Molly Ivins Can’t Say that, Can She?

By Jason Boog Comment

Reviewed by Louise Leetch
Read more about GalleyCat Reviews

Molly Ivins was larger than life and people of that ilk do everything big. If you’re from Texas, you do things double big. In the Molly Ivins: A Rebel Life biography by Bill Minutaglia and W. Michael Smith (out in paperback today), we meet the legendary writer.

Molly grew up in privileged Houston, spoke fluent French, and attended all the right Eastern schools–but you’d never know it to listen to her. She was the prototypical 1960’s radicalized rich kid. She started out working for the Texas Observer and moved on to the holy of holies, The New York Times.

The mix just didn’t work; they couldn’t get around her phraseology, especially referring to a New Mexico chicken plucking festival as a “gang pluck.” Back in Austin, she fell into her niche and began amassing her devoted constituency. She mingled and drank with all the pols and cataloged their stories for use in the next column or book. She really was a foul-mouthed alchy. She swore like a stevedore and drank like, well, like a Texas journalist. Luckily, she was also a brilliant political journalist.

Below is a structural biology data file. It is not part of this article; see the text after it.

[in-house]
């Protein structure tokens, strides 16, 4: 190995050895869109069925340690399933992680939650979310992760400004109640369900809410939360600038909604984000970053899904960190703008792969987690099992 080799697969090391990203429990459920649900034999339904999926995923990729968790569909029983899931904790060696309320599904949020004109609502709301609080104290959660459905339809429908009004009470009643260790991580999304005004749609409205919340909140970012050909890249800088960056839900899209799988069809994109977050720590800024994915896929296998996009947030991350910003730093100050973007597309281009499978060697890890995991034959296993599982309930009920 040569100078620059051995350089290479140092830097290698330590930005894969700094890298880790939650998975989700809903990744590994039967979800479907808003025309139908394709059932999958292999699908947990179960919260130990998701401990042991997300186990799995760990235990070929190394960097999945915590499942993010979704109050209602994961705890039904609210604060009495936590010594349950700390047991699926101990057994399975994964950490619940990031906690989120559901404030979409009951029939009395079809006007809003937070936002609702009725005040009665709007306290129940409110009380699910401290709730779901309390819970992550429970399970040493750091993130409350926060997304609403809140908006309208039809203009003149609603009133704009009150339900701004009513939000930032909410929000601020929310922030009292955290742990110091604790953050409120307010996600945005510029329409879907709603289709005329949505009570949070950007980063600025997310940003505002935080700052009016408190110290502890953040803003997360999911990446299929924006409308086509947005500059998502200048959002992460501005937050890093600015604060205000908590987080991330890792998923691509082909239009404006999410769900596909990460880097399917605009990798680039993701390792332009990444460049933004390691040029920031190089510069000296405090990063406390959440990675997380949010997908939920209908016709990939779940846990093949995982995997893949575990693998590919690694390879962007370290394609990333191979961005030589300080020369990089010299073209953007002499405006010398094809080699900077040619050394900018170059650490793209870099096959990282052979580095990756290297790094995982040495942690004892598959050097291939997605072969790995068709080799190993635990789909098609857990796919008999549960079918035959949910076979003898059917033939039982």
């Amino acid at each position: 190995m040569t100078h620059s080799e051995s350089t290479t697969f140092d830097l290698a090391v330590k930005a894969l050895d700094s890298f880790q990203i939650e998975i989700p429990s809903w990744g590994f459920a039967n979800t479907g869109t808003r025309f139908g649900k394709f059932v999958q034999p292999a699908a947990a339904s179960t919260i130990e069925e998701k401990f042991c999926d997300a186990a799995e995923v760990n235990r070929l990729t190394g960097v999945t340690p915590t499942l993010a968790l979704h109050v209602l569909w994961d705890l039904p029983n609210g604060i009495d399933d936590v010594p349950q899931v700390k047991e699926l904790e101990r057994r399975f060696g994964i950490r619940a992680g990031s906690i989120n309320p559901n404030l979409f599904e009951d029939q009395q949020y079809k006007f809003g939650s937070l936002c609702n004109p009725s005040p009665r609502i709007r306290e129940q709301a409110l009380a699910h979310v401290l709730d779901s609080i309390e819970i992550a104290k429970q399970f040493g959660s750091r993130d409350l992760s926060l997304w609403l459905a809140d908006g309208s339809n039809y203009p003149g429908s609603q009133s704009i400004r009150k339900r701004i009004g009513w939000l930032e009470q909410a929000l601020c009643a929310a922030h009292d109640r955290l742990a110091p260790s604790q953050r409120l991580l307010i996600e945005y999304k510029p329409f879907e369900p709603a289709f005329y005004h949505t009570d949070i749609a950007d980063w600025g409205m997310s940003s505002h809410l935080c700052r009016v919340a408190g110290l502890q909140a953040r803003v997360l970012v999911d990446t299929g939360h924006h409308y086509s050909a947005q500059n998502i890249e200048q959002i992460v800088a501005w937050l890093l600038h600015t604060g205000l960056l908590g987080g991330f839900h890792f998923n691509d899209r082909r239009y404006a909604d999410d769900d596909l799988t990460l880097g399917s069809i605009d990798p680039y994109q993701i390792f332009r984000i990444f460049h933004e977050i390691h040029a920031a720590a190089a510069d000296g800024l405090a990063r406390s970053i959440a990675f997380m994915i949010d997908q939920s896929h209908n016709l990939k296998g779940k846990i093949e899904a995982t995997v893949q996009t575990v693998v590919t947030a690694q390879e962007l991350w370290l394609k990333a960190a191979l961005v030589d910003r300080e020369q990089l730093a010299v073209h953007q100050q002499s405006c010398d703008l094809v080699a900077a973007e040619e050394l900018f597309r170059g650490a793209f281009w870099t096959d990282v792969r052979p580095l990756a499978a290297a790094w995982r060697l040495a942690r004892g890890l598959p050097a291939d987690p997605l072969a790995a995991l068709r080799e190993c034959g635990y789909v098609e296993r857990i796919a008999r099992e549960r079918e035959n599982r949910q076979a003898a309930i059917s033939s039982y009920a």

Her steely wit was compared to Mark Twain and Will Rogers, but she was much more her own woman, better than Dorothy Parker and without the cruelty. She once said, “Satire [is] the weapon of powerless people aimed at the powerful. When you use satire against powerless people… it is like kicking a cripple.”

She may have been the world’s champion at skewering people, but she had an ethical base that made her the champion of middle America, making 20th century politics less painful. Minutaglio and Smith have written a great rendition of Molly’s life, as much thanks to her obsessive stashing of letters, clippings, and beer soaked napkin-notes. Nothing was ever discarded–thank heavens. She taught us about the Texas “lege” and kept us going through the “Shrub” (G.W.Bush) years.

Oh, that she were here to deal with the Tea Partiers.

louise.jpgLouise Leetch divides her time between Chicago and Wisconsin. Both houses are just crammed with books. She collects her reviews on her GoodReads page.